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Flippable 3D List Items in WPF

Thursday 17 May, 2007, 06:52 PM

Someone recently asked me how to create a list in WPF where each item in the list could be flipped over in 3D, allowing you to put different content on the front and back of the item. Since it’s easy to integrate 3D features into a WPF application, it’s relatively straightforward to do this sort of visual trick and still be able to use all the usual list data binding goodness.

If you’ve got the .NET Framework 3.0 installed on your machine, you can see the effect in action here. It was easy to do the whole thing in XAML, so if you want to see how it works, just do a Save As... on that link instead of clicking it.

Here’s a screenshot for the WPF-challenged:

A list with one item rotating in 3D

In this picture, the items on the top row are all showing the front content—some text. (The text is drawn from a data source—an array of strings baked into the XAML. This illustrates that data binding is working.) The items on the second row show the backs—a bunch of radio buttons, just to illustrate that you can interact with normal controls properly.

You flip between the front and back views by clicking on the item. (You have to click somewhere that doesn’t do anything else with the click. Obviously if you click on the radio buttons on the back view, they’ll handle the click as normal. You need to click outside of those if you’re on the back view.) You can get a rough idea of how the transition looks from the middle item on the second row—that’s part way through the flip animation.

The way it works is pretty straightforward. I’m using a couple of ContentPresenter elements to host the data templates for the front and back. I’m using animations triggered by mouse clicks to fade these in and out. And there’s also a Viewport3D. This spends most of its life hidden, but the animations bring it into view. It’s pretty simple—just a single flat square as its model, using a couple of VisualBrush based materials to paint the front and back content onto the front and back of the model. Then I just use an animation to spin the model round. (The animation also pulls the camera back slightly, so that everything fits into view.)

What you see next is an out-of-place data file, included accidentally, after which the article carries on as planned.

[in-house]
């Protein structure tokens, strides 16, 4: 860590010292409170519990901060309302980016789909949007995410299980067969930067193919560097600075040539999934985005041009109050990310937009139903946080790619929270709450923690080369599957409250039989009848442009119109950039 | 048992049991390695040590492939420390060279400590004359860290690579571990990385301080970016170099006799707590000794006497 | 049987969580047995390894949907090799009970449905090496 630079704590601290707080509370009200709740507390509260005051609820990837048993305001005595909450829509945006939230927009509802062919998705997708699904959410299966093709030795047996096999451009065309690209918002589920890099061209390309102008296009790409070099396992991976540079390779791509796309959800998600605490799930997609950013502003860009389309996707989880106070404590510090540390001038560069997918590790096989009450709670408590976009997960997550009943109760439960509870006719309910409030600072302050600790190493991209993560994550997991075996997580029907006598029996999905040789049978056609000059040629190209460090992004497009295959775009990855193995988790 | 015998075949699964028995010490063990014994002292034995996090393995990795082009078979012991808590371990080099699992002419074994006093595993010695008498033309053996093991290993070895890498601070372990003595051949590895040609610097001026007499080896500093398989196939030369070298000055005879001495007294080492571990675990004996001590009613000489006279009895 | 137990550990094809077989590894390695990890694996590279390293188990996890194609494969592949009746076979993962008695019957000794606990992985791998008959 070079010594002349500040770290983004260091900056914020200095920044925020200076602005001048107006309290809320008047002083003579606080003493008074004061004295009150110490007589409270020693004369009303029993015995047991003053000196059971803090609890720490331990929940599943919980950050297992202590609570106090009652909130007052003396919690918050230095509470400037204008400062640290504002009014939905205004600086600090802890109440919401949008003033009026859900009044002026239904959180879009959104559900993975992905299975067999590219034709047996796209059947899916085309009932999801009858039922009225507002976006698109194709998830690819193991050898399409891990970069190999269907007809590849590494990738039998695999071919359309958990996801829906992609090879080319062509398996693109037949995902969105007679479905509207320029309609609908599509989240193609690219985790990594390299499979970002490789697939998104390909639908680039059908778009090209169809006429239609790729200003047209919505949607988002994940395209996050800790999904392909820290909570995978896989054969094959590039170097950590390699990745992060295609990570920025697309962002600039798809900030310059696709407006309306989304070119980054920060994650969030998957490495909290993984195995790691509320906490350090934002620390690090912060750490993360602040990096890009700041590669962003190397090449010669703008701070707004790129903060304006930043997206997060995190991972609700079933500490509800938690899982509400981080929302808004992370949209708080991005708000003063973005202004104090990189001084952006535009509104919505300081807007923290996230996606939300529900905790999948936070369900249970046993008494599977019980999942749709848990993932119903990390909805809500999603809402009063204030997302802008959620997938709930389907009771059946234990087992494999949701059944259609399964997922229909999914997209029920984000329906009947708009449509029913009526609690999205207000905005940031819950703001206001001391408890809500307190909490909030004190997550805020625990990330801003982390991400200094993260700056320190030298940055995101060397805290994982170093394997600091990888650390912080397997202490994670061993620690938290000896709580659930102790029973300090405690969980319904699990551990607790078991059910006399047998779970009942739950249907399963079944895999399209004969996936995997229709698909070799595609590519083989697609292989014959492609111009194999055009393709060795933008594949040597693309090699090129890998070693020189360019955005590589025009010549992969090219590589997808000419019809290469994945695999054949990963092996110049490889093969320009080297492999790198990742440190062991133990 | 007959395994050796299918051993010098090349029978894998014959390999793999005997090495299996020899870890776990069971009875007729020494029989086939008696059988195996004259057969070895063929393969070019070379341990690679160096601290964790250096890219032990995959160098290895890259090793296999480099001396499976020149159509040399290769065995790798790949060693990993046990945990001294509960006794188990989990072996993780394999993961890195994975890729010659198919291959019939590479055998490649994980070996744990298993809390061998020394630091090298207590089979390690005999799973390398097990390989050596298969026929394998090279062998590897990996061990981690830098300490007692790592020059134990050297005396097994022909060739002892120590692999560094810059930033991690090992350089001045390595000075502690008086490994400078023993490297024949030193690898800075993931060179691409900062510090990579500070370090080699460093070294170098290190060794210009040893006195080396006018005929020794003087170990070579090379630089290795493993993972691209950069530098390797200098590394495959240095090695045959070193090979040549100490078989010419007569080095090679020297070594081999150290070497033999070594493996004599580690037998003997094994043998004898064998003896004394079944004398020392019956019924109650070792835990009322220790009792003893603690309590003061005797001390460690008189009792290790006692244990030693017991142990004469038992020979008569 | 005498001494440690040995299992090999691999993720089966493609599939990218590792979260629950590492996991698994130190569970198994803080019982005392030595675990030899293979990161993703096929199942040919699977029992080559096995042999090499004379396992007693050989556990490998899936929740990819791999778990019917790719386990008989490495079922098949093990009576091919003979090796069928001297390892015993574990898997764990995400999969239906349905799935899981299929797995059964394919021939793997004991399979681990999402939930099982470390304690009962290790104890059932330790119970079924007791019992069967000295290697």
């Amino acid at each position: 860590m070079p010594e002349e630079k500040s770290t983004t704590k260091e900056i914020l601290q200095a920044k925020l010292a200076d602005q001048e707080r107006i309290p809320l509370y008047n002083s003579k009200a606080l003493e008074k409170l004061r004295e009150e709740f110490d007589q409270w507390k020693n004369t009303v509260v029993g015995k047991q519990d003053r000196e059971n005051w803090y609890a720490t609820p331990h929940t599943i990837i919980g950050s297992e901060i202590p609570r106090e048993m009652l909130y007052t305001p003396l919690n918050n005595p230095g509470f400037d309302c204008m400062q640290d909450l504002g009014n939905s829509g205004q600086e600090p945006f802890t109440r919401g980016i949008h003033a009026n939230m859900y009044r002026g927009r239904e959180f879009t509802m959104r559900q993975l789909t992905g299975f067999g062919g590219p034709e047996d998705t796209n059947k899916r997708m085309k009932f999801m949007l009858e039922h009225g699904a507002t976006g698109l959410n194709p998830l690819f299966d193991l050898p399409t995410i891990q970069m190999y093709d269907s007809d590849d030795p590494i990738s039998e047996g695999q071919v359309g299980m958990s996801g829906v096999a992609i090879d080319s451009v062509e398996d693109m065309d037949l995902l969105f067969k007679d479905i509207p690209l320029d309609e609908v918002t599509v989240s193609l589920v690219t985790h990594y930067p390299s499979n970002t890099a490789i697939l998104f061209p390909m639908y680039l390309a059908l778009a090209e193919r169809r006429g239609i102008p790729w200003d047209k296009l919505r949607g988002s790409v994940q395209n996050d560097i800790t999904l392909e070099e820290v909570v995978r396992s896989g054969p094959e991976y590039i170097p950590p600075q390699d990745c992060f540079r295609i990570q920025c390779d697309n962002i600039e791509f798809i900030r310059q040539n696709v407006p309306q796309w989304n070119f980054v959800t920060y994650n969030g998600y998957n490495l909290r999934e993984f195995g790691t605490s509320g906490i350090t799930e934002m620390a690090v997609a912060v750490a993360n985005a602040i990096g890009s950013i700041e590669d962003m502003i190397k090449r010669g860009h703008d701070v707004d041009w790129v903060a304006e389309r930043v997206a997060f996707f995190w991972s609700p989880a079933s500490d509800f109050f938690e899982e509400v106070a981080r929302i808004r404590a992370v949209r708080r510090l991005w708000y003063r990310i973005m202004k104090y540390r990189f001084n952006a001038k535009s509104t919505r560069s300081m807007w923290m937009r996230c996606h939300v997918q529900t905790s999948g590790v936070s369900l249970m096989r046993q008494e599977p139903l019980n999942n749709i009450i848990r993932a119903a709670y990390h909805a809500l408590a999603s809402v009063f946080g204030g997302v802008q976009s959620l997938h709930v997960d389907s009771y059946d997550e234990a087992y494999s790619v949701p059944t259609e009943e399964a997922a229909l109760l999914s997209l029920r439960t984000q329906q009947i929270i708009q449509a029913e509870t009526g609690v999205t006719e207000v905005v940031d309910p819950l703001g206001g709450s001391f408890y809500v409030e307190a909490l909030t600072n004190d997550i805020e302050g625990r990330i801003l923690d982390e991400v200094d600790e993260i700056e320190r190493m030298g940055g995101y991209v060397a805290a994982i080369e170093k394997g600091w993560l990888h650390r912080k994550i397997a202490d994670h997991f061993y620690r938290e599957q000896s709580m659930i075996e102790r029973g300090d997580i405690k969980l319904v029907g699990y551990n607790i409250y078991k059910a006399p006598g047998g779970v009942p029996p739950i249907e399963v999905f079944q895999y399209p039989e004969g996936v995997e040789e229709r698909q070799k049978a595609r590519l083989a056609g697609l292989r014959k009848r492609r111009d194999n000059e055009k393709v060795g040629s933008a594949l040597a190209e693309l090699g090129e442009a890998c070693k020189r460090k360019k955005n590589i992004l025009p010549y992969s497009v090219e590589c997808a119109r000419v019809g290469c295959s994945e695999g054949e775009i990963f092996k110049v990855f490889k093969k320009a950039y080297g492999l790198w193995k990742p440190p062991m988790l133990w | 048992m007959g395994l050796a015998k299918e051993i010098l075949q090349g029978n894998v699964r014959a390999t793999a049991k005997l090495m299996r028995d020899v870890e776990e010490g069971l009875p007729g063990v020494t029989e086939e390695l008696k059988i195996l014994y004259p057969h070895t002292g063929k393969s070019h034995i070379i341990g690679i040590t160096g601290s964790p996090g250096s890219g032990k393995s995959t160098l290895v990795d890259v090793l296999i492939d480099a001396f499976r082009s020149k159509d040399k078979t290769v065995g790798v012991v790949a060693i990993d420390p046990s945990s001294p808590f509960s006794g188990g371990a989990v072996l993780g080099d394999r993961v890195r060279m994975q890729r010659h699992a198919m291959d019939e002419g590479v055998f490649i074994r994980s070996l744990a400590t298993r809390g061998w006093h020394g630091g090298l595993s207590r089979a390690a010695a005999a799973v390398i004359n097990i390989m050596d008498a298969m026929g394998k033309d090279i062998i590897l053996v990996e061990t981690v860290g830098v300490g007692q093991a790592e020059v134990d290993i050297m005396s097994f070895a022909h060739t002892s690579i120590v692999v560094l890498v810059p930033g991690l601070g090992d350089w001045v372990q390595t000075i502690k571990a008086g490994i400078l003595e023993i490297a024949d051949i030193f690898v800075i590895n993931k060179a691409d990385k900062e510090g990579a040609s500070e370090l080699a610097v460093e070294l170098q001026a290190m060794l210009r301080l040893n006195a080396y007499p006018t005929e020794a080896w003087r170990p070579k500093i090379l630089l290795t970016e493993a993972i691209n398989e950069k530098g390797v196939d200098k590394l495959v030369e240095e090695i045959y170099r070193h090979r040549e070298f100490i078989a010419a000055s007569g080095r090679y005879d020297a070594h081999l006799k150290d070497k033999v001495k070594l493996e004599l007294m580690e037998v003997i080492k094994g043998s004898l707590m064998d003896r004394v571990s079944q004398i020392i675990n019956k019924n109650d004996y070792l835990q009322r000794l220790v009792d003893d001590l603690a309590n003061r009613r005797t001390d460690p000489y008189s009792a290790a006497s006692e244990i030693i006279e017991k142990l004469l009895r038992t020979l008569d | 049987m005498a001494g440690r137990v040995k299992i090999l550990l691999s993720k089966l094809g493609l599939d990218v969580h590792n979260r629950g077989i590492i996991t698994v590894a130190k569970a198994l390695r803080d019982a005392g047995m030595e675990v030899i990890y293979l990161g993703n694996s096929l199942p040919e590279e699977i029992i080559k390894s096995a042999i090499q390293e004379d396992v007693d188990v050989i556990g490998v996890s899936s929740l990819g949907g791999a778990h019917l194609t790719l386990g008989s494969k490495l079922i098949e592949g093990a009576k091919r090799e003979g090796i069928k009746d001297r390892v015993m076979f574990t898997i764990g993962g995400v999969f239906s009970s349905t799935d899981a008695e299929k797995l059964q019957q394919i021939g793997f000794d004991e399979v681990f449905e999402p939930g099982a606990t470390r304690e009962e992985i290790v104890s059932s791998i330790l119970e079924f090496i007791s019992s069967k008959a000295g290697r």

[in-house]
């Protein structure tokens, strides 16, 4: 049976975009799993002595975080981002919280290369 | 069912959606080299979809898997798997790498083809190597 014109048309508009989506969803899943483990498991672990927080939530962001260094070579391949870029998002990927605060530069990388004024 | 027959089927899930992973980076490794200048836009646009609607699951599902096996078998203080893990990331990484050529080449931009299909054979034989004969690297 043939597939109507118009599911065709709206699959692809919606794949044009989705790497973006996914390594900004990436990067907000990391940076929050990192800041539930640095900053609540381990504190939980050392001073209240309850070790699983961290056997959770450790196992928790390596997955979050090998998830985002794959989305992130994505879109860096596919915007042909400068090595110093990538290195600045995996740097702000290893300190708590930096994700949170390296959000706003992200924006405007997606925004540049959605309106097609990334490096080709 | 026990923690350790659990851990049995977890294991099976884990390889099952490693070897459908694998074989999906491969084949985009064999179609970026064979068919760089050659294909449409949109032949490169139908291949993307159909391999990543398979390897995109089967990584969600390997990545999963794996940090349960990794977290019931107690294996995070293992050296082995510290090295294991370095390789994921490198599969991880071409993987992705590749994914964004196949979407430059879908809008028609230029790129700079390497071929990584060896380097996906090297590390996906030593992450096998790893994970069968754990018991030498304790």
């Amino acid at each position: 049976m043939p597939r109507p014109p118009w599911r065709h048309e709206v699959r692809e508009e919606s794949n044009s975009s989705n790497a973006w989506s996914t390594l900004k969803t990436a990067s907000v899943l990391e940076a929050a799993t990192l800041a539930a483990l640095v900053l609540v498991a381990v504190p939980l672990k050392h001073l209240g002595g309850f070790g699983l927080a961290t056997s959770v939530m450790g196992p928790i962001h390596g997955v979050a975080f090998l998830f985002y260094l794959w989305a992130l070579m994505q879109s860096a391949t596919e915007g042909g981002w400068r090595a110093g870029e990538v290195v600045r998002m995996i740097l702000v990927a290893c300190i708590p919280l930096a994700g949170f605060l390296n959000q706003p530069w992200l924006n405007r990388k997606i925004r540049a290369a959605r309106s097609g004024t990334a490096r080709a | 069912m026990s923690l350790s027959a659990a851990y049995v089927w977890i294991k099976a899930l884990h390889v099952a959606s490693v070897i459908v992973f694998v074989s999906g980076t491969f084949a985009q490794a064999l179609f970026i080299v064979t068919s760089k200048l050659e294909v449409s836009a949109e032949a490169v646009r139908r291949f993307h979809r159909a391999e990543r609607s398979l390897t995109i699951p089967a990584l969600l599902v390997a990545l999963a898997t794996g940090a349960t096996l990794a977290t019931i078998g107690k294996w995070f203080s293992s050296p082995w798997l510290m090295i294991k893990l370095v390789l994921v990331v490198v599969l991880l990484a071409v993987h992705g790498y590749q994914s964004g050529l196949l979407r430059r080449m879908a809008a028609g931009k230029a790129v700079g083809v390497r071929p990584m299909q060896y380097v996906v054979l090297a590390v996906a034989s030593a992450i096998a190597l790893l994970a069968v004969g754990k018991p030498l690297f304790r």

2D/3D Transitions

This demo hides the Viewport3D most of the time, only making it visible for the duration of the animation, switching in the real 2D UI the rest of the time. This might seem unnecessarily complex—it would arguably be simpler just to leave the 3D view up there all the time, and use the interactive 2D on 3D feature offered by the 3D Tools library on Codeplex. However, there’s an issue with doing that.

When you project a 2D UI onto a 3D surface, it always looks a little blurry. This is an upshot of the filtering WPF applies to images used as textures on a 3D model. Without this you’d get distracting visual artefacts as the model moves, but it means that it doesn’t look as good as it could when it’s not moving. So this ‘spin then flip’ technique where you put the 2D view back in at the end of an animation is pretty common. Greg Schechter seems to use exactly the same technique in his Parallax UI demo. By swapping back to a 2D view, you get a completely crisp end result while still being able to use 3D tricks.

The one downside is that the transition can cause a bit of a jolt. If you look carefully you’ll see the moment everything comes into focus. It’s not too obvious when things are moving fast, but if you crank the speed on Greg’s demo right down, it’s easier to see.

I’ve added something to my demo to mitigate this. Rather than changing instantaneously between the 2D and 3D views, I fade between them at the start and end of the animation. This is overkill for this particular example, because it’s running way too fast for this problem to become visible. However, if you download the example and set a SpeedRatio="0.1" on the two StoryBoard elements, you’ll be able to see the effect. It’s completely unnecessary on this example, but I thought I’d leave it in just out of interest.

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